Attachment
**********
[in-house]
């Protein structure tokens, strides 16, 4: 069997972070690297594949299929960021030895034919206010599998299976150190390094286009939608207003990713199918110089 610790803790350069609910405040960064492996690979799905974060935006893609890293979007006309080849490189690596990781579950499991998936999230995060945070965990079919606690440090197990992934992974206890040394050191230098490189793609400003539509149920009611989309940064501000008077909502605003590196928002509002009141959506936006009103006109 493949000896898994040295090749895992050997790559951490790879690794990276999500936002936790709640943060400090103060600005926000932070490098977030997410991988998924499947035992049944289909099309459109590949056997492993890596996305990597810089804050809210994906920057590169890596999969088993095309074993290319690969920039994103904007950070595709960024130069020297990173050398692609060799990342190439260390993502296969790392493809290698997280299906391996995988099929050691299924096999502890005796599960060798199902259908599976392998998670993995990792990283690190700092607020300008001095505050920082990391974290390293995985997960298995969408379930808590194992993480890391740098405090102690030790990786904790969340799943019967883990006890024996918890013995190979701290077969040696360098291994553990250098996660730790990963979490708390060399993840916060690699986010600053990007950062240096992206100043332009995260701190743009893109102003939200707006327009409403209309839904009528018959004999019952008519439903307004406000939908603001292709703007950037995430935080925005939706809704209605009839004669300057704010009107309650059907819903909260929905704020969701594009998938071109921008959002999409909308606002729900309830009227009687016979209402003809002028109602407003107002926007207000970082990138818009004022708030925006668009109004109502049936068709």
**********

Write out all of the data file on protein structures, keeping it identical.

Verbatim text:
[in-house]
């Protein structure tokens, strides 16, 4: 069997972070690297594949299929960021030895034919206010599998299976150190390094286009939608207003990713199918110089 610790803790350069609910405040960064492996690979799905974060935006893609890293979007006309080849490189690596990781579950499991998936999230995060945070965990079919606690440090197990992934992974206890040394050191230098490189793609400003539509149920009611989309940064501000008077909502605003590196928002509002009141959506936006009103006109 493949000896898994040295090749895992050997790559951490790879690794990276999500936002936790709640943060400090103060600005926000932070490098977030997410991988998924499947035992049944289909099309459109590949056997492993890596996305990597810089804050809210994906920057590169890596999969088993095309074993290319690969920039994103904007950070595709960024130069020297990173050398692609060799990342190439260390993502296969790392493809290698997280299906391996995988099929050691299924096999502890005796599960060798199902259908599976392998998670993995990792990283690190700092607020300008001095505050920082990391974290390293995985997960298995969408379930808590194992993480890391740098405090102690030790990786904790969340799943019967883990006890024996918890013995190979701290077969040696360098291994553990250098996660730790990963979490708390060399993840916060690699986010600053990007950062240096992206100043332009995260701190743009893109102003939200707006327009409403209309839904009528018959004999019952008519439903307004406000939908603001292709703007950037995430935080925005939706809704209605009839004669300057704010009107309650059907819903909260929905704020969701594009998938071109921008959002999409909308606002729900309830009227009687016979209402003809002028109602407003107002926007207000970082990138818009004022708030925006668009109004109502049936068709």